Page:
All downtown Bogotá, south Bogotá and some sections of the north of the city are visible facing west, making it a popular destination for watching the sun set over the city."Wikipedia

Other things not to miss are many of the local markets which are full of artesania ( typical hand made art work), plenty of local cafes, and many street vendors.

Off course I would be remiss if I did not mention that Colombia has some of the most beautiful people in the region with especial mention of its ladies.

It would not be uncommon to see both modern day methods of transportation alongside old world like horse pulled wagon as well as people casually riding their horse through town ans this is a tradition.

Also a tradition is for folk to wear their regional clothes such as the Paisas (short for paisano) A Paisa is someone from a region in the northwest of Colombia.

They dress colorfully, wear large straw hats ,usually carry a machete by their side, along with a sachet and are not shy about using all kinds of local curse words in regular everyday conversations.

They are among the most colorful personalities in the country and talking to one of them is sure to leave you with a long lasting impression.


Have you been to Colombia?

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Monserrate | Source
View of the city from the summit of Monserrate CC BY 2.0
View of the city from the summit of Monserrate CC BY 2.0 | Source
Typical fog descending on the church grounds CC BY-SA 3.0
Typical fog descending on the church grounds CC BY-SA 3.0 | Source
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CC BY 2.0 | Source

You should visit the typical tourist places but like on any travel destinations if you want to truly know a country and its people, you should venture out on your own and record images of daily life.

You will be surprised to see many local wearing clothing made for a festival and sitting next to their locally grown produce which is really fresh and quite tasty, peddling their wares and generally milling about.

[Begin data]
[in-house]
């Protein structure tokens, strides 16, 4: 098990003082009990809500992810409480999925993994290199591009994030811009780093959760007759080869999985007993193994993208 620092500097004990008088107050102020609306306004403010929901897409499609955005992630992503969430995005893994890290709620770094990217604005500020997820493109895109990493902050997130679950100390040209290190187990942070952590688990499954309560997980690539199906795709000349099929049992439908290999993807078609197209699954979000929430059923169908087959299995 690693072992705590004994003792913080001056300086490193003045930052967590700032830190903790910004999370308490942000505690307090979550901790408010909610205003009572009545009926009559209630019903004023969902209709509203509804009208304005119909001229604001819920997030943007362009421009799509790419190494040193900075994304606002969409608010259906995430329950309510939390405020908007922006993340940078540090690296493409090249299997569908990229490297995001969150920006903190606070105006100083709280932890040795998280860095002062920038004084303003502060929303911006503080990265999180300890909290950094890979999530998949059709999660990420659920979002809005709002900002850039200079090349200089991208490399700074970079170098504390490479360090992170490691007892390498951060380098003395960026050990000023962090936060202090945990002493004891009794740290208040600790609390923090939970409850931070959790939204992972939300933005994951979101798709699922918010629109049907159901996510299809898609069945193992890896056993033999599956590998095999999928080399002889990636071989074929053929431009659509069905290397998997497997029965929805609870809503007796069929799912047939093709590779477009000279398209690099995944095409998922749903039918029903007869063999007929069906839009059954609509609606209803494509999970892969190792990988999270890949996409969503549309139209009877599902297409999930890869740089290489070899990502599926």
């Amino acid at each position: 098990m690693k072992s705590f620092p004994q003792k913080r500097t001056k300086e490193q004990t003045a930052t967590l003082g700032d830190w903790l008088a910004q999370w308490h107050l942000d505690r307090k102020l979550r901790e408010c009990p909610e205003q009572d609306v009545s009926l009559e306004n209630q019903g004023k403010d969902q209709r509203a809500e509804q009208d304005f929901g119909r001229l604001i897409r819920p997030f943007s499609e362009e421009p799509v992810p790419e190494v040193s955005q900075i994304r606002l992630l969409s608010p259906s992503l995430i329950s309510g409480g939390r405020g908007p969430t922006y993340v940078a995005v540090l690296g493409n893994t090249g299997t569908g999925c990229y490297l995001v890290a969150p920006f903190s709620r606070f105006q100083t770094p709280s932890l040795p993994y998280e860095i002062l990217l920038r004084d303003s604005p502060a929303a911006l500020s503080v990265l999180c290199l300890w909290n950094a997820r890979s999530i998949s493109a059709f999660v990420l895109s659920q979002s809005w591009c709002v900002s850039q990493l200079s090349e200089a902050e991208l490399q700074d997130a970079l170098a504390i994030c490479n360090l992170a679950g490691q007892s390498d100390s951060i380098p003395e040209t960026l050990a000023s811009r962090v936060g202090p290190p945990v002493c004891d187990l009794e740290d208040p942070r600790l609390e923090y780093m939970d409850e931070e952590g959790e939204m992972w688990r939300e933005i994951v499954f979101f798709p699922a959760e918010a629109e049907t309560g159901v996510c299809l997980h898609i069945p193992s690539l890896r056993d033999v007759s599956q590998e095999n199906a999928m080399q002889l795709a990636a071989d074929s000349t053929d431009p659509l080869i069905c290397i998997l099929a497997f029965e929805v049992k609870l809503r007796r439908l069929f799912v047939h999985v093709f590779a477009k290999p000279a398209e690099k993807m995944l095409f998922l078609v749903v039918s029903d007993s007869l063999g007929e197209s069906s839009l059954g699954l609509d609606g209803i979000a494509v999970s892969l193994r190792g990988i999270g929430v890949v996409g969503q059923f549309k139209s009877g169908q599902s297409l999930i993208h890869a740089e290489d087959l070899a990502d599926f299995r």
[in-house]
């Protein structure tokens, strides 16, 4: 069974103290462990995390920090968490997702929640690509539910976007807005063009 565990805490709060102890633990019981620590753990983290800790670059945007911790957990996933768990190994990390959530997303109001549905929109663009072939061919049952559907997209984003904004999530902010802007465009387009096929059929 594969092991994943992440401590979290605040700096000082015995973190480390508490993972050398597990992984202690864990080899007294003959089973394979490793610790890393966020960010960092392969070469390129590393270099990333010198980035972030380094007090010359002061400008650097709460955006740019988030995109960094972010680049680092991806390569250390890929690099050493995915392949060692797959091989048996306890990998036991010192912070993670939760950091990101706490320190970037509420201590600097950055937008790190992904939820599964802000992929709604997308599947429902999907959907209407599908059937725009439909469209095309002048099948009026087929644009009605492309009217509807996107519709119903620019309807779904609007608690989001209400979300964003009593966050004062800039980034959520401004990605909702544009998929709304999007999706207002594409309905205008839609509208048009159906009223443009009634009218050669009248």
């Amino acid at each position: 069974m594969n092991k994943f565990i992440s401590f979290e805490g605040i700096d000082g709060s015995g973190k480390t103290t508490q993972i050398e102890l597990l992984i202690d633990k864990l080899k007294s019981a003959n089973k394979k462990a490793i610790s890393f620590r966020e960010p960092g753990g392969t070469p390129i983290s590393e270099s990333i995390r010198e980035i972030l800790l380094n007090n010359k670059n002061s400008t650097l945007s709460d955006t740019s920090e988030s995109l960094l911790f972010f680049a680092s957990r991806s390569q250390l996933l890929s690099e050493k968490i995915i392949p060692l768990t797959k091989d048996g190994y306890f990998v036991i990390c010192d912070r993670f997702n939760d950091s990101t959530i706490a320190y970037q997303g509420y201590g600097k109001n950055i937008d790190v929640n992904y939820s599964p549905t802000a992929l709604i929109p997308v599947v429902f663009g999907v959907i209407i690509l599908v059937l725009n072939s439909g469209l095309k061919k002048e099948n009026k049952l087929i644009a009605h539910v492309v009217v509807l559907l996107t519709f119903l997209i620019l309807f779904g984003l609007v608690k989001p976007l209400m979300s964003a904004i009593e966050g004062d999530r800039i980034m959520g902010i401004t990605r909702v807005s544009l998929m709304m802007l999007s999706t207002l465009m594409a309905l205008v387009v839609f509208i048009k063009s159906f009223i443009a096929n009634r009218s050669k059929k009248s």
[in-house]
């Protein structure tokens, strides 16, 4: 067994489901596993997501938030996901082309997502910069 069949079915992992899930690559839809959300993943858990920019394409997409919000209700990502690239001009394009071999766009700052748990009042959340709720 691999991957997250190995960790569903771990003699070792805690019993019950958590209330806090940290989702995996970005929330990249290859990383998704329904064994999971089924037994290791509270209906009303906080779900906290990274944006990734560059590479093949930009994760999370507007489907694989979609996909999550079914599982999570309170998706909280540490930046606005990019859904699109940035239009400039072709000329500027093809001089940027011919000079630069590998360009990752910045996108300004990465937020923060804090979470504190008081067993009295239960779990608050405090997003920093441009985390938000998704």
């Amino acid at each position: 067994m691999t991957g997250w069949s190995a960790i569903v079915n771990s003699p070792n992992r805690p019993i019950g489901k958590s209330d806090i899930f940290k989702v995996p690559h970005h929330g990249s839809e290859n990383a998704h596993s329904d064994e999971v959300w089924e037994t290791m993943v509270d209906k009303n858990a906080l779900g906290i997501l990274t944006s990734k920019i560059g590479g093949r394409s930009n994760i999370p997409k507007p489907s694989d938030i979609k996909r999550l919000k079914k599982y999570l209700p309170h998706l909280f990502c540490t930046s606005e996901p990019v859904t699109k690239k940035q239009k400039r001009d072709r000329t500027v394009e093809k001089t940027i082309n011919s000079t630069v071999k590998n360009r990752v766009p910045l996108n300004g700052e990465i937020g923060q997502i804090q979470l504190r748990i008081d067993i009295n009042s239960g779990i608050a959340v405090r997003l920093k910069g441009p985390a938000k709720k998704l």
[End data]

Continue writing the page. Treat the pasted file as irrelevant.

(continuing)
These images do more for a photographic project than the tourist made ones and your viewers get a sense of what the people and the culture is about.

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CC BY 2.0 | Source
CC BY 2.0
CC BY 2.0 | Source

One of the things that you must photograph are the typical buses. They do not look like buses but rather like large trucks or school buses painted as if they wee going to enter a parade, extremely vivid in their colors, sometimes hot but the climate is mostly cool so take your pick, they are usually crowded, cheap and extremely entertaining to ride on one.

They are known as chivas (Spanish for goat), and once you see one you will never get the image out of your mind.They can be found in smaller towns but you can still see one in the major metropolitan areas as well.

If you do not walk too much you can hail a taxi which are usually small compact size cars and not that expensive to go for short distances.

A word of advice, look at the floor or at anything other than what the driver is doing much less the traffic ahead since for reasons unbeknownst to me their driving seems like a mad ant race with no purpose at all.

Bandeja Paisa (Its actually bigger than what it looks here) Avocado,sweet plantains,ground beef, red beans (not shown),rice, pan de bono (bread), chorizo, pork rinds,tortilla (not shown)
Bandeja Paisa (Its actually bigger than what it looks here) Avocado,sweet plantains,ground beef, red beans (not shown),rice, pan de bono (bread), chorizo, pork rinds,tortilla (not shown) | Source
46.93 million (2011)
Colombian Peso
Presidential system, Constitutional republic, Unitary state
440,831 sq mi
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CC BY-ND 2.0 | Source
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(CC BY 2.0 | Source
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CC BY-SA 2.0 | Source

© 2013 Luis E Gonzalez


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      Cartagena Concierge 3 years ago

      Hola Luis

      Great description, amazing words. I would like to share experiences of Cartagena with you.